Photography Website Writer

Field Notes – Sandra Shields and David Campion


Partners in life and work,  writer Sandra Shields and photographer David Campion work together on long term projects, chronicling subjects they find both important and interesting. They now have a site dedicated to their work, The stories here have appeared in a number of places, magazines such as Geist, online at The Tyee and in books such as Where Fire Speaks, published by  Arsenal Pulp Press.  They’ve looked at, and explained, life with a disability, a tribe in Africa facing wholesale lifestyle changes and the Calgary Stampede.

I’ve always thought that documentarians were the poets of the journalism world, under appreciated and under paid,  but they get closer to the core of a subject than anyone else and these two certainly prove that.

These are the two opening paragraphs from Sandra Shields essay in Valley To The Sea:

‘JEN SLEPT IN HER CAR outside the Deroche Hall for a few nights the spring she met Rope. She was seventeen and had just gotten a rose tattooed above her right breast and didn’t want her dad to find out. Her parents lived across the field from the Deroche Hall in a house they built when they got pregnant with Jen, next to a trailer court named in honour of Jen’s great-grandfather Joe Kelly, who had once been chief of the Lakahahmen Indian Band.

Rope was twenty-five and lived in his own trailer in Joe Kelly Estates. He was a white kid who grew up on welfare in Surrey. He moved out to Deroche when he got a job in a sawmill near Mission. When he learned Jen was sleeping in her car, he said she could stay with him for a while. They had met a few days earlier on a double date and had gone to a movie that none of them liked, and in the back seat on the drive home Rope fell asleep and spilled beer all over Jen. They became buddies but didn’t want to date each other. He slept on the couch and gave her his bed. ‘

Those two paragraphs draw you in and tell you more than you thought possible in such a short burst of writing.

David’s photographs both complement Sandra’s writing and tell their own version of the story.


This is the full uncropped version of the photograph at top.  Photograph © David Campion


©David Campion

See much more of their work on their field notes site. You can also look at some of  David’s fine art work at


Dooney’s Cafe

Dooney’s Cafe, the website, bills itself as a news service. Not like any news service I’ve known though. Essays with a literary bent from a series of semi-regular contributors are not your average news service fare. It is named after the Toronto cafe where a number of the writers hang out (or perhaps hung out as the restaurant was recently sold).

Essays range from Stan Persky’s recent ‘How Dumb Can You Get’ which is mainly a review of Mark Baurlein’s ‘The Dumbest Generation’ but Perksy does manage to get his own views in. Read the following paragraph:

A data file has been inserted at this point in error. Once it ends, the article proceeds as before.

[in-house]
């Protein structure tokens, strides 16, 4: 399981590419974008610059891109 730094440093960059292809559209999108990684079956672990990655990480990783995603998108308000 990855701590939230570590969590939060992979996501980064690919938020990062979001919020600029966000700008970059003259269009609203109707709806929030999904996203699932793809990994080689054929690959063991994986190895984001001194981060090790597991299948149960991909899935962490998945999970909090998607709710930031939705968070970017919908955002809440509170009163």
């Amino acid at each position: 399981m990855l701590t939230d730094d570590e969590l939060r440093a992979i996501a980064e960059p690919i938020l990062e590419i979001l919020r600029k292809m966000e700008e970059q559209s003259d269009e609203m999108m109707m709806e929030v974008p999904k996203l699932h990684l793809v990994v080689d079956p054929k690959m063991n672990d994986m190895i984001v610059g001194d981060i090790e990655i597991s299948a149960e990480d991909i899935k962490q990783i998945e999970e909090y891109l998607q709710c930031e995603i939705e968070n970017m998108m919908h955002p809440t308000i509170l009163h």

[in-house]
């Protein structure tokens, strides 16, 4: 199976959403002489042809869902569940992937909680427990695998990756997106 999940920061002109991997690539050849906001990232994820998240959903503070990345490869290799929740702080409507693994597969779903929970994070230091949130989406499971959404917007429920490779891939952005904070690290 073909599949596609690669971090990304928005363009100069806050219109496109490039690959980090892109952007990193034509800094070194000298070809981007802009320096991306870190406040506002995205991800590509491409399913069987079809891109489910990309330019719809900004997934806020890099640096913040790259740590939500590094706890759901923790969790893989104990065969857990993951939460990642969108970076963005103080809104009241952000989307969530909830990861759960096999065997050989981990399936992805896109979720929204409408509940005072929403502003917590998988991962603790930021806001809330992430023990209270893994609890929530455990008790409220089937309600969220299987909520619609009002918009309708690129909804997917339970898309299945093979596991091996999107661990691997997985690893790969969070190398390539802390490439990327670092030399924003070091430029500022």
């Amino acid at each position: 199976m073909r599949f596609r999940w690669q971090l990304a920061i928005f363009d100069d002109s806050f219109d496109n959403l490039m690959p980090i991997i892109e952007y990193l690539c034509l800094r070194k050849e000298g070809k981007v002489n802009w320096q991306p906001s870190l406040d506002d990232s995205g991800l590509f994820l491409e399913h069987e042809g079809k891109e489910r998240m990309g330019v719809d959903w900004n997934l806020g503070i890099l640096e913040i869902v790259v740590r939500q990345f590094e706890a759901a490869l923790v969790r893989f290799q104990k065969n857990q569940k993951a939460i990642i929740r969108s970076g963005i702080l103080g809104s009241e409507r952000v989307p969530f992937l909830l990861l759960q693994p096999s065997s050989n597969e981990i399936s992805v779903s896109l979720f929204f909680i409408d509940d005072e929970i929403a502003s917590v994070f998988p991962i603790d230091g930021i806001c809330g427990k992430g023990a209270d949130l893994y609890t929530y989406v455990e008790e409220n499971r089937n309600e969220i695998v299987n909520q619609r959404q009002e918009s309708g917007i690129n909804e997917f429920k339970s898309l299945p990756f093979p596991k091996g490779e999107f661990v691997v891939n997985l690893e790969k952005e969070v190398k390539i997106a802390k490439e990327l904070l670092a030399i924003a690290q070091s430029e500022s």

“That’s when I had my little vision. The spines of the books, instead of reminding me of trees in a forest, as they often do, suddenly began to look like tombstones. Each date on a book spine recorded the death of a book. I was standing in the middle of The Dead Library. Book reading was over.”

Persky, who teaches at Capilano University in BC, and like many of the Dooney’s contributors, touches on subjects close to his heart. He also appears to be the most prolific of the regular writers.

Terry Glavin, noted for his books on First Nations, the environment, fishing and British Columbia, recently contributed an essay on the Fraser River and history and how First Nations’ names and stories overlap with current names. That’s an awkward explanation for an eloquent and evocative piece. Here’s Glavin:

‘The world is a palimpsest, and as soon as a story is told to make sense of things, it is a rare thing for it to vanish out of the world entirely. Once you hear these stories, you will never see the river we know in quite the same way, nor the cosmopolis that has grown up along its banks, and those stories will echo in everything you hear for as long as you may live.’

Brian Fawcett’s essays maybe roam the most, book reviews to examinations of people and neighbourhoods.  His ostensible review of Stardust by the late Bruce Serafin, subtitled Losing The Best Canadian Writer No One Know About, is really about the Serafin not his book.

Here’s the beginning of the piece; ‘When Bruce Serafin allowed a Victoria, B.C. publisher of poetry monographs called Ekstasis Editions to publish Colin’s Big Thing in 2003, I wrote that the book contained the best writing about Vancouver ever committed to paper—and felt absurd saying it. The sense of absurdity didn’t come because I was exaggerating. It was because I didn’t think anyone would listen, least of all Serafin himself, who made a career of underplaying whatever hand had been dealt to him. So let me start out again, also feeling absurd, to say that this book, Stardust, flat out contains passages of the best prose ever written on Canada’s west coast. This time, I’m saying it purely for posterity. Serafin died in June 2007.’

Fawcett’s ‘A Kings Life‘ takes a look at Bill King, jazz musician, photographer and jazz festival honcho, to wonder why we don’t notice the extraordinary people in our midst.

These are just a few examples of the diversity and quality of work available here. Over and over with this site I find writing worth reading. Not everything is a gem but it is often enough to make this a regular stop on the online literary troll.